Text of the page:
This one is \[ \underbrace{ \substack{\text{The rate of change of}\\\text{an object's temperature}}}_{\dfrac{dT}{dt} } \underbrace{ \substack{\text{ is }} } _{ \Large{=} } \underbrace{ \substack{\text{ directly proportional }} } _{\Large{k}} \underbrace{ \substack{ \text{ to the difference of the object's current temperature} \\\text{ and the temperature of the surrounding environment. }}} _{\Large{(T - T_{a} )} } \]

This becomes \[ \underbrace{ \text{ The force felt by an object in free-fall }} _{ F } \underbrace{ \text { is } }_{=} \underbrace{ \text{ is the difference of its weight and drag force. }} _{mg - bv } \]

Suppose a pipe containing water with \(0.2\text{ kg}\) of sugar per liter (l) runs into a tank filled with 400 l of water currently containing \(10\text{ kg}\) of sugar. Furthermore, the flow from the pipe enters the tank at 10 l/min while at the same time a pipe drains the tank at the same rate. Set up the differential equation that models the amount of sugar in the tank.

Once a word problem has been written as a differential equation, it can be solved using the techniques of the previous section.

The rate at which a substance cools in moving air is proportional to the difference between the temperature of the substance and that of the air. If the temperature of the air is \(290\text{ K}\) and the substance cools from \(370\text{ K}\) to \(330\text{ K}\) in \(10\text{ min},\) when will the temperature of the substance become \(295\text{ K}?\)

Let \( T \) denote the temperature, \(T_{0}\) the initial temperature, and \(t\) the time, so we have

\[ \underbrace { \text{The rate at which substance cools} } _{ \huge{ - \frac{ dT } { dt } } } \underbrace{\text{ is }} _{ \huge{ = } } \underbrace{ \text{ proportional to } } _{\huge{ k } } \underbrace{\text { the difference between the temps of substance and air.}} _{\huge{ (T- T_{0} ) } }.\]

This is \[ - \frac{ dT }{ T - T_{ 0 } } = k \ dt \implies \int - \frac{ dT }{ T - T_{ 0 } } = \int k \ dt \implies - \ln ( T - T_{ 0 } ) = kt + C.\]

To find the initial conditions, we use the fact that we are given \(T_{ 0 } = 290 \text{ K}\). Since \( T = 370 \text{ K} \) initially at \( t = 0 \text{ s}\) and \( T = 330 \text{ K} \) at \( t = 600 \text{ s} \), from \((1)\) we have

\[ \begin{cases} -\ln (370 - 290 ) & = k \times 0 + C \\ - \ln (330 - 290) & = k \times 600 + C. \end{cases} \]

From the first equation, we get \( C = - \ln 80 \). Substituting this in the second equation gives \( k = \dfrac{ \ln 2 }{ 600 } \). Then from \((1)\) we obtain an equation purely in \( T \) and \( t :\)

\[ - \ln ( T - 290 ) = \frac{ \ln 2 }{ 600 } \times t - \ln 80. \]

Solving for \( T \) in order to make calculations easier and see the relation more clearly, we have

\[ T = 80 \times 2^{ - t / 600 } + 290, \]

where we can clearly see that \(T\) is a decreasing function in \(t\) and approaches \(290\) as \( t \to \infty\).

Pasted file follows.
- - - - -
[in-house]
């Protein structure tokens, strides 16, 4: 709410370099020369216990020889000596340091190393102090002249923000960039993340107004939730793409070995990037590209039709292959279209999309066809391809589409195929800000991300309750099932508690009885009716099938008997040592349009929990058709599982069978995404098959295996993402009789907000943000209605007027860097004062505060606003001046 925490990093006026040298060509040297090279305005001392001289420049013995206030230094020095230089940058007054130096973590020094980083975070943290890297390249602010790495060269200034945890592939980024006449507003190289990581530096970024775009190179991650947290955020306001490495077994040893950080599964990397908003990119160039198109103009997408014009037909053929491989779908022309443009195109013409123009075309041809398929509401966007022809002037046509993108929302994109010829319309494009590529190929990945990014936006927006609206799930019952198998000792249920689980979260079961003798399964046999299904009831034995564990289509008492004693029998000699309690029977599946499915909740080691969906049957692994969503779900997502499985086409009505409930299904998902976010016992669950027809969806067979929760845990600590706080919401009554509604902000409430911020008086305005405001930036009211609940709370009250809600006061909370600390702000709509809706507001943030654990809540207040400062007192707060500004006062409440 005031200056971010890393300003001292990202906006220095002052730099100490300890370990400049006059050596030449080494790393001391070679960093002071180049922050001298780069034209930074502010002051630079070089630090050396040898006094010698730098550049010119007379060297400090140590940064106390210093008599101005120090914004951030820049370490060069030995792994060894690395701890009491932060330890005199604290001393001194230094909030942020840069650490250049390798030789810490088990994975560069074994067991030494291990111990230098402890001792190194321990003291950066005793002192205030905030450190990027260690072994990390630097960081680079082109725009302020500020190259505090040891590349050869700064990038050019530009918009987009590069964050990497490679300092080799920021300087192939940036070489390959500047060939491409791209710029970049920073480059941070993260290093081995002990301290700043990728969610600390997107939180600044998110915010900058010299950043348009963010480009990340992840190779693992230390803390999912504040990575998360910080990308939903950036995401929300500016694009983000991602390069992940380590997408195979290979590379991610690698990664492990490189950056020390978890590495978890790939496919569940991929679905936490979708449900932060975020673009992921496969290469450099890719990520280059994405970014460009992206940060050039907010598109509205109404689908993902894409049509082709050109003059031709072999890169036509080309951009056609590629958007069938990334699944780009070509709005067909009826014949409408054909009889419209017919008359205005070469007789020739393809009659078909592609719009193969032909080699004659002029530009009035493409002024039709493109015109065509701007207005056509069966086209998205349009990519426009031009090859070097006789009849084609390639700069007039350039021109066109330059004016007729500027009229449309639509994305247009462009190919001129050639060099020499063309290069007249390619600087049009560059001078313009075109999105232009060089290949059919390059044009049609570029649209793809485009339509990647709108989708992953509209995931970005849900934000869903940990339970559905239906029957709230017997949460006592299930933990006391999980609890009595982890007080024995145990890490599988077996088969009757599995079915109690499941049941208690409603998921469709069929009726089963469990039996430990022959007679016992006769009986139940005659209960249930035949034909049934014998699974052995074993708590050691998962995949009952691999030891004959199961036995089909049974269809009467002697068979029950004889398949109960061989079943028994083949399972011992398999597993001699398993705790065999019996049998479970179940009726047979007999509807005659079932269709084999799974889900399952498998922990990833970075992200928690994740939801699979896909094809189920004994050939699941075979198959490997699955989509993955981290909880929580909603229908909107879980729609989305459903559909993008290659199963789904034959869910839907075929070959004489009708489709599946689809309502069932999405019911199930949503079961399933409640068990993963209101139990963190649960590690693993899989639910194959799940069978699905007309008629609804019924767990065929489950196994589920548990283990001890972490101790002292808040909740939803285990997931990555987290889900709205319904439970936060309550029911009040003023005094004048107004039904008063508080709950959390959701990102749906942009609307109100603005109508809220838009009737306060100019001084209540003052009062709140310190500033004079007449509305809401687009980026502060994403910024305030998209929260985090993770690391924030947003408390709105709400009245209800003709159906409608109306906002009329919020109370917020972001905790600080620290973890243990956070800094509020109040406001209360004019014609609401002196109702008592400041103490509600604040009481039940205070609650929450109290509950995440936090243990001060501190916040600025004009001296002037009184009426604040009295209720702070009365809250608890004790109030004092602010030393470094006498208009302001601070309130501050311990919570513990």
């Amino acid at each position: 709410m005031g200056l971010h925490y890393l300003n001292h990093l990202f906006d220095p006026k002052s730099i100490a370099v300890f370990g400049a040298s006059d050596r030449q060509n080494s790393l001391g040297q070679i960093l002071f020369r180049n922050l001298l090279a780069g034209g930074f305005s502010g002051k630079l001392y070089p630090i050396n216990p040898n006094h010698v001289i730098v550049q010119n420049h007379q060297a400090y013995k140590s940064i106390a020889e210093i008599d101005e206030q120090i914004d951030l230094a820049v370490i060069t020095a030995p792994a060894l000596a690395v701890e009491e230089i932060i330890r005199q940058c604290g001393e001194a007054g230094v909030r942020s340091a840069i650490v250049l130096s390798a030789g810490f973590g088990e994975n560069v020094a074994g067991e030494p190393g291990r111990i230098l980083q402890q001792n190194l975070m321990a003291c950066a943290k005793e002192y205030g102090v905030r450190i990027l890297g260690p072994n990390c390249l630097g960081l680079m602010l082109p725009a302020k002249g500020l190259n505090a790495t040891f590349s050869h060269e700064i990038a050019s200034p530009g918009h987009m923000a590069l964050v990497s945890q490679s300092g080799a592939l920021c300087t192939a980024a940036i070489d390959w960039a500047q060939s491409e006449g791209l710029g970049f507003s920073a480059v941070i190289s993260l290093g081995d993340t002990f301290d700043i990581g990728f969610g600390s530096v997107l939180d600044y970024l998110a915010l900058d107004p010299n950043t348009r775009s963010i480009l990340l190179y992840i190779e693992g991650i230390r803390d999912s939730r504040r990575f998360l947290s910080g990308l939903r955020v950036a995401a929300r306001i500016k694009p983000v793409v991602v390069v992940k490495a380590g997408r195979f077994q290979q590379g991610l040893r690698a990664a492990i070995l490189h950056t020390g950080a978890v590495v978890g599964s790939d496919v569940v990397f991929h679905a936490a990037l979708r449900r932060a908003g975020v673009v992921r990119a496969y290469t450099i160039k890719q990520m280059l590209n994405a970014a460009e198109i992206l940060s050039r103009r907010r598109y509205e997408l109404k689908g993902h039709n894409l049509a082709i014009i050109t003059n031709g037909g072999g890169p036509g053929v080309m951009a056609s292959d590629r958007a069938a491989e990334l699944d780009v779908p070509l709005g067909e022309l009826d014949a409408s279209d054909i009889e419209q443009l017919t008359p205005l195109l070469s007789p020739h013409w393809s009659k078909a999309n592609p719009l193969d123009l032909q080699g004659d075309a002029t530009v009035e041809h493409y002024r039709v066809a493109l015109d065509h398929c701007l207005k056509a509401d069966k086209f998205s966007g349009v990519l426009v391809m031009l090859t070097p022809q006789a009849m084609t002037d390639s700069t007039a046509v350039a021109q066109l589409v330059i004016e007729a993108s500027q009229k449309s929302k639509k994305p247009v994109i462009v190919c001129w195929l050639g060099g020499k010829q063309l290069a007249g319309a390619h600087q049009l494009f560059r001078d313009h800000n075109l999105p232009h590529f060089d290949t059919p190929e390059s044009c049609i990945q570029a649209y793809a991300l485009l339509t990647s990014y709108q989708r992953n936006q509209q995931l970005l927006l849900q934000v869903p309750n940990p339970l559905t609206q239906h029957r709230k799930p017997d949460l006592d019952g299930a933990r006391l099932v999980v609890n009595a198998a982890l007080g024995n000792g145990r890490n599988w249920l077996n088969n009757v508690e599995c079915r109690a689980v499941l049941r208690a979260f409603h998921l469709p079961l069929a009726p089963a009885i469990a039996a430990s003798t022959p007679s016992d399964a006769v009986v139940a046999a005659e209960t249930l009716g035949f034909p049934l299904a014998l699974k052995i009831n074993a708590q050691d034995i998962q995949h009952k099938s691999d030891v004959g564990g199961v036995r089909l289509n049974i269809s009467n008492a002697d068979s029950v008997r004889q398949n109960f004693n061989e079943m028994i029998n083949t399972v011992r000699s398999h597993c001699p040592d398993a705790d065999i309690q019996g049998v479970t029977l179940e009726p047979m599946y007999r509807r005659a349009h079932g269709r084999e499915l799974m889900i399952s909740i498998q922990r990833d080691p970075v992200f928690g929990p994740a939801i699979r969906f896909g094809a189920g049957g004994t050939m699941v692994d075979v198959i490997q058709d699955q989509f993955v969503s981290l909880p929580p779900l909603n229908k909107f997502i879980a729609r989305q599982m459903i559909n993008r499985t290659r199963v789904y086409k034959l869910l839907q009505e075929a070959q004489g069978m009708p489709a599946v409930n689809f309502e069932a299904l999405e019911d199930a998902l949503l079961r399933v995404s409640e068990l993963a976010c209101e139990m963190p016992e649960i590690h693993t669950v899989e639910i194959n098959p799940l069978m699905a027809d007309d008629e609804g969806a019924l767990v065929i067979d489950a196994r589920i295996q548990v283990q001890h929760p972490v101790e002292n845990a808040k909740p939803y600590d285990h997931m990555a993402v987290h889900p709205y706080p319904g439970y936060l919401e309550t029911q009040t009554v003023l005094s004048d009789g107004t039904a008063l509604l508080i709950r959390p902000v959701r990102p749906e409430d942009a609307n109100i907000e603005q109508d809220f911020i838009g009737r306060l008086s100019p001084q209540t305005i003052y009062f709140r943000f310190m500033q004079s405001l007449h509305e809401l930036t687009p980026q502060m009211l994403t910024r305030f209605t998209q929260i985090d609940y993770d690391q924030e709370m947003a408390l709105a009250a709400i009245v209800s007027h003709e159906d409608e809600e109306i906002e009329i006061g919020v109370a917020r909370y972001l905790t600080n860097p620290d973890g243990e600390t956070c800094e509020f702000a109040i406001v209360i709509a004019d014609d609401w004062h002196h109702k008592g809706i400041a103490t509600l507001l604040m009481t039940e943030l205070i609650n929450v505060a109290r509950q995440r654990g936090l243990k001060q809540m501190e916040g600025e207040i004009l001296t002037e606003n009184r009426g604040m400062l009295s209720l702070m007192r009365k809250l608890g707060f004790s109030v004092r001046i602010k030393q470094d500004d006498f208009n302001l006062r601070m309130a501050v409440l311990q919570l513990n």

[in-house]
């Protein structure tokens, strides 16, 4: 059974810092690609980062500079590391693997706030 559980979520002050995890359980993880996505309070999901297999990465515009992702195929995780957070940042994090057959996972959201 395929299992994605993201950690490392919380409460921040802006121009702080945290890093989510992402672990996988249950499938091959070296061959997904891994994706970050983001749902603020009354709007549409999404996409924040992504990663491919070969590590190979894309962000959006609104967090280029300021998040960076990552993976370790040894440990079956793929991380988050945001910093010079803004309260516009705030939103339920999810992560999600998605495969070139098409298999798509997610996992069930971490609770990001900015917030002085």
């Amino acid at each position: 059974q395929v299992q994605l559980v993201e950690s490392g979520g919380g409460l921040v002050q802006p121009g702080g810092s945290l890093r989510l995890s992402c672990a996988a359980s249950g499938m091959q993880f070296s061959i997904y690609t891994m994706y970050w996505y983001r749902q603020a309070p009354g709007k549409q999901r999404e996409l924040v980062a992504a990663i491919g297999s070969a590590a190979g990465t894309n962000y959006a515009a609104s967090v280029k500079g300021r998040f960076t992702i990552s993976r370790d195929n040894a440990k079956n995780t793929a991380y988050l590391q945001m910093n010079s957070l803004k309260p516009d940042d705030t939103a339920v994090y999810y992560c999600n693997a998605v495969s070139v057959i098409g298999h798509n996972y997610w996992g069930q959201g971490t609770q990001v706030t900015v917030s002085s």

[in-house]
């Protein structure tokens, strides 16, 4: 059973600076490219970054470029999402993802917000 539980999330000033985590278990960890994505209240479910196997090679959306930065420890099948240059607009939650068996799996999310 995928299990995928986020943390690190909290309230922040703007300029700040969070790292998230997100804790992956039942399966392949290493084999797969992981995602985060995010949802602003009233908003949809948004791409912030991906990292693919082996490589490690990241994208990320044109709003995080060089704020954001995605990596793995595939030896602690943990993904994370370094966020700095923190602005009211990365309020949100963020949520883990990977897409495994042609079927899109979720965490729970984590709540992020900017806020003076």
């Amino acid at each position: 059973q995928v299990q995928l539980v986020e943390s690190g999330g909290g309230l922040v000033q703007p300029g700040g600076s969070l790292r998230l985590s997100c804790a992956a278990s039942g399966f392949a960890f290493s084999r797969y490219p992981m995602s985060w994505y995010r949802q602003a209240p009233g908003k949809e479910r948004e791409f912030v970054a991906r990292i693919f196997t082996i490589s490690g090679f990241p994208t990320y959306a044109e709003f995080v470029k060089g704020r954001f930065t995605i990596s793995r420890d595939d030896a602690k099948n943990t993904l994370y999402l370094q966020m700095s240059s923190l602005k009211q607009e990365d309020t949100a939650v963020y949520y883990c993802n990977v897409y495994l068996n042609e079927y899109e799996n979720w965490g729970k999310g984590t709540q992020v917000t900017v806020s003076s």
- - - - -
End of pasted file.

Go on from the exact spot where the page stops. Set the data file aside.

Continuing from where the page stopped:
Finally, we get the time \( t \) at which \( T = 295 \text{ K}\) as follows:

\[295 = 80 \times 2^{-t/600} + 290\implies t = 600 \log_{ 2 } ( 16 ) \text{ s}= 2400 \text{ s} = 40 \text{ min}.\]

I just took my boiling water (100\(^\circ\)C) off of the stove because it was boiling over. In the 3 minutes I had it off the burner, the temperature decreased to 85\(^\circ\)C. Given that the room temperature is 25\(^\circ\)C and Newton's law of cooling is followed, find the temperature of the water in degrees Celsius when I leave it on the counter for 3 more minutes.

The exact same approach can be used on other problems as well.

The rate of growth of a beanstalk is proportional to the square root of its current height. If the height is 100 feet initially and it grows to 400 feet after 5 days, how tall will it be after 20 more days?

Let the height of the beanstalk (in feet) be denoted by \( h \), and the time (in days) by \( t \). Then \[ \underbrace { \text{The rate of growth of a beanstalk} } _{ \huge{ \frac{ dh }{ dt } } } \underbrace{ \text{ is } } _{ \huge{ = } } \underbrace{ \text{ proportional to } } _{ \huge{ k } } \underbrace{ \text { the square root of its current height.} } _{\huge{ \sqrt{h} } } \]

Now, \[ \frac{ dh }{ \sqrt{ h } } = k \ dt \implies \int \frac{ dh }{ \sqrt{ h } } = \int k \ dt \implies 2 \sqrt{ h } = kt + C. \]

Since \( h = 100 \) at \( t = 0 \) and \( h = 400 \) at \( t = 5 \), we have

\[ \begin{cases} 2 \sqrt{ 100 } & = k \times 0 + C \\ 2 \sqrt{ 400 } & = k \times 5 + C. \end{cases} \]

From the first equation we have \( C = 20 \). Substituting this into the second equation gives \(40 = 5k + 20 \), which implies \( k = 4\).

Thus, we now have the particular solution for the differential equation: \[ 2 \sqrt{ h } = 4t + 20 \implies h = (2t + 10) ^{ 2 } .\]

Now finding the height of the beanstalk after 20 more days is very easy. We only need to find the height of the beanstalk at \( t = 5 + 20 = 25 \text { days} \). Simply substitute \( t = 25 \) in the equation and obtain: \[ h = ( 2 \times 25 + 10 ) ^{ 2 } = 60 ^{ 2 } = 3600 \text { (feet)}. \]

**Cite as:**Separable Differential Equations.

*Brilliant.org*. Retrieved from https://brilliant.org/wiki/separable-differential-equations/